Healthy Building Initiative Launches With New Version of LEED

The next version of LEED officially launches next month at Greenbuild, the US Green Building Council’s (USGBC) annual conference.

LEED v4 makes some important changes, specifically on  addressing the toxicity of building materials, which could ripple across the vast construction industry.

Dovetailing with that, USGBC also announced the launch of the "Building Health Initiative." It aims to raise awareness of the building-health connection, shifting the market toward building products that promote human wellness.  

Green Building Health Initiative

It’s long been known that ingredients in common building materials – such as flame retardants and formaldehyde –  cause serious health issues. LEED v4 and the Building Heath Initiative may well finally make a dent in the industry’s use of toxics.

Under LEED v4, building designers can get a point for simply disclosing ingredients in the products they use, toxic or not. The idea is to promote transparency about building materials,  which in itself could spur manufacturers to make changes. Designers can get another point if the products they use do not contain hazardous chemicals.   

To implement these goals for materials, members of the USGBC voted overwhelmingly to include Cradle to Cradle certification in the LEED V4. 

Building Health Initiative 

The idea is to elevate the health and wellness aspects of green building as vital components of sustainability. 27 partners have signed on to:

  • Frame green as a health issue
  • Elevate the topic within the industry
  • Educate about the health impacts of the built environment
  • Integrate diverse stakeholders – real estate, building, legal, and healthcare professionals and institutions

Among the initial partners building materials manufacturers such as InterfaceFLOR and Armstrong, architectural firms HOK and HDR, and Google, Adobe, CalPERS, Kaiser Permanente, and University of California, San Francisco.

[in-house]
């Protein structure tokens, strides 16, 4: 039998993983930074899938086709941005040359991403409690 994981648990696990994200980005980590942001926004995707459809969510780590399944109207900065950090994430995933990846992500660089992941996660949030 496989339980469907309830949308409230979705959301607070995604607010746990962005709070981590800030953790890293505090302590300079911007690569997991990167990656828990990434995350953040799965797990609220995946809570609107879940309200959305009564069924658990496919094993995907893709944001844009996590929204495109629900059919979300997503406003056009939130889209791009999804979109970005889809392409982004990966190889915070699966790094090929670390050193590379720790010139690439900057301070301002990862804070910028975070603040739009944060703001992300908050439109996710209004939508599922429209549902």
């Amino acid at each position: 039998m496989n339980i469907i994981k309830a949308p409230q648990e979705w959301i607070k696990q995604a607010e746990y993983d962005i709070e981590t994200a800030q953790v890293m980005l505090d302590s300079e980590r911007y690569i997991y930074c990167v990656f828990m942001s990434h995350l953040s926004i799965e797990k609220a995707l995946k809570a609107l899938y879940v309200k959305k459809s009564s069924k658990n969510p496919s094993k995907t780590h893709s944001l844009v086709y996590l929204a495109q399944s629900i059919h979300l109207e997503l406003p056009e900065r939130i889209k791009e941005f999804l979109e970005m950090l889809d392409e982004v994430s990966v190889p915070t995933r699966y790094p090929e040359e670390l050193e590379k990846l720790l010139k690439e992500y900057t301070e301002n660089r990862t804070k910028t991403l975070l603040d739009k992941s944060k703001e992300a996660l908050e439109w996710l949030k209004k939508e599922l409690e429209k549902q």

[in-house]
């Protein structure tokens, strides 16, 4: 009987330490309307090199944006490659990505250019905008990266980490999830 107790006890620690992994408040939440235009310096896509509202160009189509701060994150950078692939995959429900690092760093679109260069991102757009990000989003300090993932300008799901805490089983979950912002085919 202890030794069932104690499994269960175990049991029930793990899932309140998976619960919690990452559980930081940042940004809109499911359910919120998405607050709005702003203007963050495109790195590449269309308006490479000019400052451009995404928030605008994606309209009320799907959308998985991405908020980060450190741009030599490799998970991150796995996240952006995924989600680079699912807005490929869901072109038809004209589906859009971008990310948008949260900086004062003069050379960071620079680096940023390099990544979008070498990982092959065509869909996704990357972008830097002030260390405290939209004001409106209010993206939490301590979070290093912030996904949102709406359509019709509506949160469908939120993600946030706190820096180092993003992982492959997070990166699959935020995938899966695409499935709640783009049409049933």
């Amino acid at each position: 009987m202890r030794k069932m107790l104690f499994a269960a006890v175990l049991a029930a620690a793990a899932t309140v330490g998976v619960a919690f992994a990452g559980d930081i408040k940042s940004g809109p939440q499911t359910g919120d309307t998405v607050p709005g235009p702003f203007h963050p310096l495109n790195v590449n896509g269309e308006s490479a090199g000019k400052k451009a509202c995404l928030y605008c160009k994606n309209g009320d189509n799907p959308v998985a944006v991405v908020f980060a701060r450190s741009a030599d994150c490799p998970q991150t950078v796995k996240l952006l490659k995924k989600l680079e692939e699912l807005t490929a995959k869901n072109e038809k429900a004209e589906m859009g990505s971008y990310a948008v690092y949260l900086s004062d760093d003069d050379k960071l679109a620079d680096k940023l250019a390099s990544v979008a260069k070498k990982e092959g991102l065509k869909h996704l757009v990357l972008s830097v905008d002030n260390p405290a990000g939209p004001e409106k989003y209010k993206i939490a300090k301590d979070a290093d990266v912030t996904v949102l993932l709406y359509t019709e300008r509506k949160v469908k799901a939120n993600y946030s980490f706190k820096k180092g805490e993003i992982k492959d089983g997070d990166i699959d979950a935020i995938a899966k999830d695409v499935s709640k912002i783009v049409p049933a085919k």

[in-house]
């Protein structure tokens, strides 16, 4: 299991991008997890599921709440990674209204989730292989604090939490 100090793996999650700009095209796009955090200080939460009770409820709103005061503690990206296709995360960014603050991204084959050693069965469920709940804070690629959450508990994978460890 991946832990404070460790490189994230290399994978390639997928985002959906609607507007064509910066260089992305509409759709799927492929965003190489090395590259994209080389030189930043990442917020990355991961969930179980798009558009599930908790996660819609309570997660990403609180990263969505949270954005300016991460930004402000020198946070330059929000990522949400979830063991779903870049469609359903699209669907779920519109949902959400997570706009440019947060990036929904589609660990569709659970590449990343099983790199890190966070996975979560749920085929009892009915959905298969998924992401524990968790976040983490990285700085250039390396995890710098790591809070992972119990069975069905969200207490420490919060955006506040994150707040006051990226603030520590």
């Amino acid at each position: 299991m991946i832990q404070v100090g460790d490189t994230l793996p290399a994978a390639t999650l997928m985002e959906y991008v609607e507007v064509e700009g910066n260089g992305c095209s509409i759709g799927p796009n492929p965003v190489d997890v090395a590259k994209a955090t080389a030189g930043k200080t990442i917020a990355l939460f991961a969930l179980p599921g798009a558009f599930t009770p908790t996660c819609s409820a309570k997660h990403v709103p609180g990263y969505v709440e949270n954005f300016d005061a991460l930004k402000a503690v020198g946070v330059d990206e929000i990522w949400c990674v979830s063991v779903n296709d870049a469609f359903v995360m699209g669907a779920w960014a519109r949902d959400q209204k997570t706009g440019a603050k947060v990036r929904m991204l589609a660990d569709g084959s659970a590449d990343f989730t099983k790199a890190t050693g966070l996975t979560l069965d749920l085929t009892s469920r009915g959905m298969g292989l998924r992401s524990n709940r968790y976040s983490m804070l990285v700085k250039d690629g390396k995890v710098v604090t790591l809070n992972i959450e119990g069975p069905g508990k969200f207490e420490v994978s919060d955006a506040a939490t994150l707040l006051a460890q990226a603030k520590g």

"This is the first time major corporations and institutions from multiple sectors have come together to publicly commit to improving human health through green building," says Dan Geiger, executive director of the North California Chapter of USGBC, which is leading the initiative.

Adobe, Genentech, Google and will develop procurement practices that favor transparency in building materials and emerging standards such as Health Product Declarations, which standardizes descriptions of materials and associated health impacts. 

Adobe will also study its LEED-certified workplaces to determine if they measurably contribute to more collaborative, creative, innovative and healthy employees. 

Line in the Sand

As LEED moves in the direction of greater stringency and a focus on health, industry stakeholders invested in keeping the status quo are pushing Green Globes as a replacement for LEED. 

They just had a big win, when this week the federal government announced it is putting Green Globes on par with LEED as a certification system for its buildings.

The chemical and plastic industries are among the 27 trade groups lobbying for Green Globes instead of LEED. Their interests are solidly pro-industry and many members have taken issue with LEED in the past for being too stringent – including the US Chamber of Commerce, American Chemistry Council, National Association of Manufacturers and Vinyl Institute.  

"We salute the USGBC’s courageous leadership in making material health a priority in the face of immense challenge from industry," says architect Bill McDonough, who co-developed Cradle-to-Cradle certification. "The stand they have taken will help continue their meaningful input as an agent of market transformation." 

Here’s the Building Health Initiative website:

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